The pertinent language of the Subcontract states that "[a]t [THR]'s sole election, any and all disputes arising in any way or related in any way or manner to [the Subcontract] may be decided by mediation, arbitration or other alternative dispute resolution proceeding as chosen by [THR]." ECF No. 8, at 13. The Subcontract further states that the remedies set forth therein "shall be [Harbor]'s sole and exclusive remedy in lieu of any claim against [THR]'s bonding company pursuant to the terms of any bond or any other procedure or law, regardless of the outcome of the claim." Id . Thus, the plain language of the Subcontract expressly authorizes THR to elect arbitration as an alternative to litigation. Although such contractual election clause may be susceptible to a legal challenge, Plaintiff has not filed a brief contending that Harbor agreed to this clause as a result of fraud or duress, nor has Harbor otherwise challenged the enforceability of such clause in this case. Cf. Mechanical Power Conversion, L.L.C. v. Cobasys, L.L.C. , 500 F.Supp.2d 716, 719 (E.D. Mich. 2007) (rejecting the plaintiff's legal challenge to the enforceability of an arbitration clause on the basis that the "right to compel arbitration was not mutually held by both of the parties"); Dan Ryan Builders, Inc. v. Nelson , 682 F.3d 327, 329-30 (4th Cir. 2012) (recognizing a conflict between Maryland contract law, which requires that "an arbitration provision must contain a mutually coextensive exchange of promises to arbitrate, " and North Carolina law, which holds that "when a contract as a whole is supported by adequate consideration, there is no requirement that an arbitration provision contained in that contract subject all parties to the contract to the same arbitration obligations"); Dan Ryan Builders, Inc. v. Nelson , 737 S.E.2d 550, 560 (W.Va. 2012) (answering a question certified by the United States Court of Appeals for the Fourth Circuit and adopting a standard. similar to North Carolina, whereby a "mutuality of obligation" is not required for a single arbitration clause within a multi-clause contract, but acknowledging that "in assessing whether a contract provision is substantively unconscionable, a court may consider whether the [arbitration] provision lacks mutuality of obligation").

Both Virginia law and federal policy favor arbitration of disputes, and pursuant to federal law, "any doubts concerning the scope of arbitrable issues should be resolved in favor of arbitration, whether the problem at hand is the construction of the contract language itself or an allegation of waiver, delay, or a like defense to arbitrability.'" O'Neil v. Hilton Head Hosp. , 115 F.3d 272, 273-74 (4th Cir. 1997) (quoting Moses H. Cone Mem'l Hosp. v. Mercury Constr. Corp. , 460 U.S. 1, 24-25 (1983)); see TM Delmarva Power, L.L.C. v. NCP of Virginia, L.L.C. , 263 Va. 116, 122 (2002) ("[T]he public policy of Virginia favors arbitration."). Here, this Court lacks any evidence or argument contending that THR's invocation of the contractual arbitration clause is untimely, is based on an unenforceable contract provision, or is otherwise improper.[1] Absent any challenge to the validity or invocation of the contractual arbitration clause, the Court views the clause as enforceable under general principles of Virginia contract law. See TM Delmarva Power , 263 Va. at 120-23 (remanding with instructions to compel arbitration because the permissively phrased contractual arbitration provision stating that "either Party may commence arbitration" gave both parties the option to elect arbitration, but once elected, "arbitration [was] compelled under the agreement") (emphasis added).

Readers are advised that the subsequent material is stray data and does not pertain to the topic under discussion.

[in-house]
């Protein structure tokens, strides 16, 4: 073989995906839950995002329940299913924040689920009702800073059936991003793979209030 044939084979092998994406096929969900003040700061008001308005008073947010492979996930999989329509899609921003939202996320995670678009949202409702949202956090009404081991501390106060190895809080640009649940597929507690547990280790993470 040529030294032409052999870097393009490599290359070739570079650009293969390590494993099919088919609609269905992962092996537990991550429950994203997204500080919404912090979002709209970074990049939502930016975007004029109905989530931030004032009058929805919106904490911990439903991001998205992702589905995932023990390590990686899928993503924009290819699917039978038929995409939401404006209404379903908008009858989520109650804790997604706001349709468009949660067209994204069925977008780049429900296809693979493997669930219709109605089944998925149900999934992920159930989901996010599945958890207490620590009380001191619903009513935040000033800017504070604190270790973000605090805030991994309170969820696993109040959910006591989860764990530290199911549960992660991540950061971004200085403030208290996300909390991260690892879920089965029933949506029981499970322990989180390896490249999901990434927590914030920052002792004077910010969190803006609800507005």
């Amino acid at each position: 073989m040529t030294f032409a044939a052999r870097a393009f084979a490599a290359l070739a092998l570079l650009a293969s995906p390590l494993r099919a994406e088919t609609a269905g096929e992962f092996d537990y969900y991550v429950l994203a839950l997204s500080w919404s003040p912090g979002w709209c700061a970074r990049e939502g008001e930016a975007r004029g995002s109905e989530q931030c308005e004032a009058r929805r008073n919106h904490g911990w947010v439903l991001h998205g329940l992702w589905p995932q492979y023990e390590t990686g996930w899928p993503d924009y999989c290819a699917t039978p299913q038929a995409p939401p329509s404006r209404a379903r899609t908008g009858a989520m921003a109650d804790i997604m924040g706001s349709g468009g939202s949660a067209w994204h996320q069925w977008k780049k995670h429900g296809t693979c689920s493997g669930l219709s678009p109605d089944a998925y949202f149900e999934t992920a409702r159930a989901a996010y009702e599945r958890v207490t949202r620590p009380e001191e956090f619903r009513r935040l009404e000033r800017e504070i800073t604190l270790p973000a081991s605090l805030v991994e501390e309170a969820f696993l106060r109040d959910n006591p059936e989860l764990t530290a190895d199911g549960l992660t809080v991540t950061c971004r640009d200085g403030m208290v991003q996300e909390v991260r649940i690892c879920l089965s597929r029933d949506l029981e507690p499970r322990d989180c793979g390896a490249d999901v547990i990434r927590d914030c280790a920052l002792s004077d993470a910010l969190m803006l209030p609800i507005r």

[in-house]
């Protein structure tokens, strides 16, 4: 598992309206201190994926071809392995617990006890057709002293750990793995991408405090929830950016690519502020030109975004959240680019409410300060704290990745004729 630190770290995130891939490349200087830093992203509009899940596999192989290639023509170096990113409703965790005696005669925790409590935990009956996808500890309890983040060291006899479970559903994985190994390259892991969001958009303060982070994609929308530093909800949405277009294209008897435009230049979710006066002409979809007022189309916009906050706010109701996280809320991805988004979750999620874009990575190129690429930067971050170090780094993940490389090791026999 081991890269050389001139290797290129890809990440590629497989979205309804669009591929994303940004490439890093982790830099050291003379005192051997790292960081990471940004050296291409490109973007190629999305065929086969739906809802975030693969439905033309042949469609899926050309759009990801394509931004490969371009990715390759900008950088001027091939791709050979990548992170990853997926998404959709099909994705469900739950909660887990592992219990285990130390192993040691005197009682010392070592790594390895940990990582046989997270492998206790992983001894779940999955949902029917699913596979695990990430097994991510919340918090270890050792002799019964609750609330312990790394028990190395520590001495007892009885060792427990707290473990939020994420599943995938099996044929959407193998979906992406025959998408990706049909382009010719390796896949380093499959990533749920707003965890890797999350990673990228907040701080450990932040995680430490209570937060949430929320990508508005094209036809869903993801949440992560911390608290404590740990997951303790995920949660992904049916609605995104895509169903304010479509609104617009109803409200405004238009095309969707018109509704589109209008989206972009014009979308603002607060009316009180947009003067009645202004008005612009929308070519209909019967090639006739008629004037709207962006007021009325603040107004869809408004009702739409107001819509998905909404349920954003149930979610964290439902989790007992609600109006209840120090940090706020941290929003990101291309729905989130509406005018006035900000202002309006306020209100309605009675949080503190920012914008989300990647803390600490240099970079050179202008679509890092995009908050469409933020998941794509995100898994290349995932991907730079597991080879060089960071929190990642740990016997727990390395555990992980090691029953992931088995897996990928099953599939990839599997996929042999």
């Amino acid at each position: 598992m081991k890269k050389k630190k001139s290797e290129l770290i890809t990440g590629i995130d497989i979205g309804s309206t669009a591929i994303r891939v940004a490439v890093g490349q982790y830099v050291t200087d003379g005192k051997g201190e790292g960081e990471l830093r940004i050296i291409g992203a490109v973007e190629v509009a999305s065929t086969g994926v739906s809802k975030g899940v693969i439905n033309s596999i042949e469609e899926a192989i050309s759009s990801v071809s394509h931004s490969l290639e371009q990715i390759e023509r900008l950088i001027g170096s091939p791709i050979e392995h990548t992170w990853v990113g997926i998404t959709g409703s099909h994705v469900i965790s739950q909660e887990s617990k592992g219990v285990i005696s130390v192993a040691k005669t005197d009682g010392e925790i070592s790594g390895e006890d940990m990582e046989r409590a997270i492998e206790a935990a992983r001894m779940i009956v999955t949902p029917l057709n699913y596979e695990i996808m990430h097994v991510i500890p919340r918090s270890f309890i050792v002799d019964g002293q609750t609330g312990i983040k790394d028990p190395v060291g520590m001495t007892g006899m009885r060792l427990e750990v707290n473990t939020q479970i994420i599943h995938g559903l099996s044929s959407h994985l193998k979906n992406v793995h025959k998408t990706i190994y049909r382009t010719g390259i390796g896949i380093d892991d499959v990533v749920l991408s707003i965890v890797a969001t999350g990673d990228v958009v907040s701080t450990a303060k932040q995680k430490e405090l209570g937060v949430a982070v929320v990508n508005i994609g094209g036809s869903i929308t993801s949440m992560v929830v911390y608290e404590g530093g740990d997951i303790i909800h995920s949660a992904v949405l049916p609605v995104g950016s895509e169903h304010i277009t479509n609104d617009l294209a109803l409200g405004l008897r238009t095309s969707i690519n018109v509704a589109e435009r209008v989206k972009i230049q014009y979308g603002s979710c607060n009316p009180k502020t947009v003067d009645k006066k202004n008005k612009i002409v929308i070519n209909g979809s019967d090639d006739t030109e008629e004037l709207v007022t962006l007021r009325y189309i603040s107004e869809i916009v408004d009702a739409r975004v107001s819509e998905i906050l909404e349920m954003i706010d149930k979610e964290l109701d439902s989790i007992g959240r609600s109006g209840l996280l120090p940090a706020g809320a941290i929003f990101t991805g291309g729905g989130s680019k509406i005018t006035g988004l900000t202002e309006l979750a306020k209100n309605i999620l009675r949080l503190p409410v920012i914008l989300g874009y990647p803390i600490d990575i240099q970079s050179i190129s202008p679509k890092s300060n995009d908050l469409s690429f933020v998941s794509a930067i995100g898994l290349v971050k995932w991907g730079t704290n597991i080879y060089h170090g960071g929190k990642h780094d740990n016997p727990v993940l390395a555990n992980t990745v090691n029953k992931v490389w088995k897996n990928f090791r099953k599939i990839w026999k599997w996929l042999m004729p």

In light of the express language in the Subcontract, and the unopposed nature of Defendants' request for arbitration, the Court GRANTS the motion to stay and to compel arbitration of the instant dispute arising out of the Subcontract before the Court. In light of such ruling, the Court does not at this time reach the merits of the pending motion to dismiss.[2]


For the reasons stated above, Defendants' motion to stay proceedings in this Court and to compel arbitration of the instant dispute is GRANTED. ECF No. 13. No ruling is issued as to the separately filed motion to dismiss. ECF No. 12.

It is hereby ORDERED that until this case is reactivated by Court order, it shall be stricken from the active docket and no longer considered a pending case for administrative purposes. In order to allow the Court to effectively manage its docket, and with the benefit of encouraging an orderly, timely, and cost effective resolution of this matter, counsel for Plaintiff and counsel for ...